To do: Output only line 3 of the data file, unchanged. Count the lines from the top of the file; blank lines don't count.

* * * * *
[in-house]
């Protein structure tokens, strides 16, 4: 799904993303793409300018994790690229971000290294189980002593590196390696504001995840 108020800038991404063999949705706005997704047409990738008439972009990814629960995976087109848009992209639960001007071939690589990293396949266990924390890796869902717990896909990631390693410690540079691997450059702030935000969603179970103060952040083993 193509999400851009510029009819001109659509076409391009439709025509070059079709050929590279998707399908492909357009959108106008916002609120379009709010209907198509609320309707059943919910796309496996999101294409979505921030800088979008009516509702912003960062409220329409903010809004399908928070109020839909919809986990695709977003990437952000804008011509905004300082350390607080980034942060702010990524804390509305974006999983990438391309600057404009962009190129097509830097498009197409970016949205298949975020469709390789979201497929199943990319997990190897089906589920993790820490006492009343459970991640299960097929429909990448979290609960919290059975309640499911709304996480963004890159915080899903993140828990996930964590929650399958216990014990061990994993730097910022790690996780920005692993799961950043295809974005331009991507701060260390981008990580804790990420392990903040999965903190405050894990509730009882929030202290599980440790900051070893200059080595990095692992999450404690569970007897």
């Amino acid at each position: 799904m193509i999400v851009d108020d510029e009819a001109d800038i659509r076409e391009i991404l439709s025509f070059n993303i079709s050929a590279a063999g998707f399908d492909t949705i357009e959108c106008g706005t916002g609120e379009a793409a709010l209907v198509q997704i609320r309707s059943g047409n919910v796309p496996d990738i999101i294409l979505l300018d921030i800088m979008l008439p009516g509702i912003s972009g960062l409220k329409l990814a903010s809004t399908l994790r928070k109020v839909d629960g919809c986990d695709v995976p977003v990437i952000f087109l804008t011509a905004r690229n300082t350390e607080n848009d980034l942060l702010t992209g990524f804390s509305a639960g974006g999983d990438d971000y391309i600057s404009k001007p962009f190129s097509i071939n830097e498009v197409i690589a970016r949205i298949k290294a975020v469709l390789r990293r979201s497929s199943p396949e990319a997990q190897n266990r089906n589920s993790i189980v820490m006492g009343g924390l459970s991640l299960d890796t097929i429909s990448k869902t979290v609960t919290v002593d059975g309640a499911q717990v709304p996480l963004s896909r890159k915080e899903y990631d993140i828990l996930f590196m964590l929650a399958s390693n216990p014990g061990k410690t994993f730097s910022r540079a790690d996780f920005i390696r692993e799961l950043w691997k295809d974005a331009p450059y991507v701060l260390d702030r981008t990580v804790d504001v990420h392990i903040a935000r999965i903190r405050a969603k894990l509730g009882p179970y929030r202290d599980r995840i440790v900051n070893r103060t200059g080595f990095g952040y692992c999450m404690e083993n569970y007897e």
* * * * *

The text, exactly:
């Amino acid at each position: 799904m193509i999400v851009d108020d510029e009819a001109d800038i659509r076409e391009i991404l439709s025509f070059n993303i079709s050929a590279a063999g998707f399908d492909t949705i357009e959108c106008g706005t916002g609120e379009a793409a709010l209907v198509q997704i609320r309707s059943g047409n919910v796309p496996d990738i999101i294409l979505l300018d921030i800088m979008l008439p009516g509702i912003s972009g960062l409220k329409l990814a903010s809004t399908l994790r928070k109020v839909d629960g919809c986990d695709v995976p977003v990437i952000f087109l804008t011509a905004r690229n300082t350390e607080n848009d980034l942060l702010t992209g990524f804390s509305a639960g974006g999983d990438d971000y391309i600057s404009k001007p962009f190129s097509i071939n830097e498009v197409i690589a970016r949205i298949k290294a975020v469709l390789r990293r979201s497929s199943p396949e990319a997990q190897n266990r089906n589920s993790i189980v820490m006492g009343g924390l459970s991640l299960d890796t097929i429909s990448k869902t979290v609960t919290v002593d059975g309640a499911q717990v709304p996480l963004s896909r890159k915080e899903y990631d993140i828990l996930f590196m964590l929650a399958s390693n216990p014990g061990k410690t994993f730097s910022r540079a790690d996780f920005i390696r692993e799961l950043w691997k295809d974005a331009p450059y991507v701060l260390d702030r981008t990580v804790d504001v990420h392990i903040a935000r999965i903190r405050a969603k894990l509730g009882p179970y929030r202290d599980r995840i440790v900051n070893r103060t200059g080595f990095g952040y692992c999450m404690e083993n569970y007897e």